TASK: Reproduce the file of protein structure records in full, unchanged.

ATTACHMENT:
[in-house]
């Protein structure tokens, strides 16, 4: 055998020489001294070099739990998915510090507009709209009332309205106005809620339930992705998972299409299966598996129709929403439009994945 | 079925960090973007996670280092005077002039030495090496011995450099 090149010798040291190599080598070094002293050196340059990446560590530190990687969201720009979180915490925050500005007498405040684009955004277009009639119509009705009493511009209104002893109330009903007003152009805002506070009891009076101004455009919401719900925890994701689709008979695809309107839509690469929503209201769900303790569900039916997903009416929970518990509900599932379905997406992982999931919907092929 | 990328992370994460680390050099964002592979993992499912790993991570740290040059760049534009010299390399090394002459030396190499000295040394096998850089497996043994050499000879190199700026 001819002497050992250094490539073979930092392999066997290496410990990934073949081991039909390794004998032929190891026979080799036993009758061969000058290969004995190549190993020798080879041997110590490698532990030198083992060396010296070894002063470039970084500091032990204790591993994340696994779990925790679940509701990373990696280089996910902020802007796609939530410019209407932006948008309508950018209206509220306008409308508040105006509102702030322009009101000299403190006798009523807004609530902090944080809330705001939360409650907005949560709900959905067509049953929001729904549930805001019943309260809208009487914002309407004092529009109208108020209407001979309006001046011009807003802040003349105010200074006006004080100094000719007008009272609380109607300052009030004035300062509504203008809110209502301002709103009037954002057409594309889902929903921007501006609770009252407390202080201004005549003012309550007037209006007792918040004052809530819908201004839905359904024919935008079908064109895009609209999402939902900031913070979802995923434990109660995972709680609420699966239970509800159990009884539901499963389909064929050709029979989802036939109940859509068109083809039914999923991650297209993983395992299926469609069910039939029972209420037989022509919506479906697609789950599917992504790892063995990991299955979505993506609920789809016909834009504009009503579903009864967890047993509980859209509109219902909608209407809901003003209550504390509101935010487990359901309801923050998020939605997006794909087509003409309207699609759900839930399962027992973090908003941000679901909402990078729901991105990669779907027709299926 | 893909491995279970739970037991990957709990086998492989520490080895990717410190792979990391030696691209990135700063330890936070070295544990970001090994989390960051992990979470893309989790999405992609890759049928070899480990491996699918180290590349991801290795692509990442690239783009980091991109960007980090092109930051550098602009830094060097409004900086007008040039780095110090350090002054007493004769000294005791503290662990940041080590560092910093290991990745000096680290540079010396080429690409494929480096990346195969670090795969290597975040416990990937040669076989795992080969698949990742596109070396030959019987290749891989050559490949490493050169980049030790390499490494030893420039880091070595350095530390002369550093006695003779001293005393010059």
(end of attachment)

[in-house]
């Protein structure tokens, strides 16, 4: 055998020489001294070099739990998915510090507009709209009332309205106005809620339930992705998972299409299966598996129709929403439009994945 | 079925960090973007996670280092005077002039030495090496011995450099 090149010798040291190599080598070094002293050196340059990446560590530190990687969201720009979180915490925050500005007498405040684009955004277009009639119509009705009493511009209104002893109330009903007003152009805002506070009891009076101004455009919401719900925890994701689709008979695809309107839509690469929503209201769900303790569900039916997903009416929970518990509900599932379905997406992982999931919907092929 | 990328992370994460680390050099964002592979993992499912790993991570740290040059760049534009010299390399090394002459030396190499000295040394096998850089497996043994050499000879190199700026 001819002497050992250094490539073979930092392999066997290496410990990934073949081991039909390794004998032929190891026979080799036993009758061969000058290969004995190549190993020798080879041997110590490698532990030198083992060396010296070894002063470039970084500091032990204790591993994340696994779990925790679940509701990373990696280089996910902020802007796609939530410019209407932006948008309508950018209206509220306008409308508040105006509102702030322009009101000299403190006798009523807004609530902090944080809330705001939360409650907005949560709900959905067509049953929001729904549930805001019943309260809208009487914002309407004092529009109208108020209407001979309006001046011009807003802040003349105010200074006006004080100094000719007008009272609380109607300052009030004035300062509504203008809110209502301002709103009037954002057409594309889902929903921007501006609770009252407390202080201004005549003012309550007037209006007792918040004052809530819908201004839905359904024919935008079908064109895009609209999402939902900031913070979802995923434990109660995972709680609420699966239970509800159990009884539901499963389909064929050709029979989802036939109940859509068109083809039914999923991650297209993983395992299926469609069910039939029972209420037989022509919506479906697609789950599917992504790892063995990991299955979505993506609920789809016909834009504009009503579903009864967890047993509980859209509109219902909608209407809901003003209550504390509101935010487990359901309801923050998020939605997006794909087509003409309207699609759900839930399962027992973090908003941000679901909402990078729901991105990669779907027709299926 | 893909491995279970739970037991990957709990086998492989520490080895990717410190792979990391030696691209990135700063330890936070070295544990970001090994989390960051992990979470893309989790999405992609890759049928070899480990491996699918180290590349991801290795692509990442690239783009980091991109960007980090092109930051550098602009830094060097409004900086007008040039780095110090350090002054007493004769000294005791503290662990940041080590560092910093290991990745000096680290540079010396080429690409494929480096990346195969670090795969290597975040416990990937040669076989795992080969698949990742596109070396030959019987290749891989050559490949490493050169980049030790390499490494030893420039880091070595350095530390002369550093006695003779001293005393010059």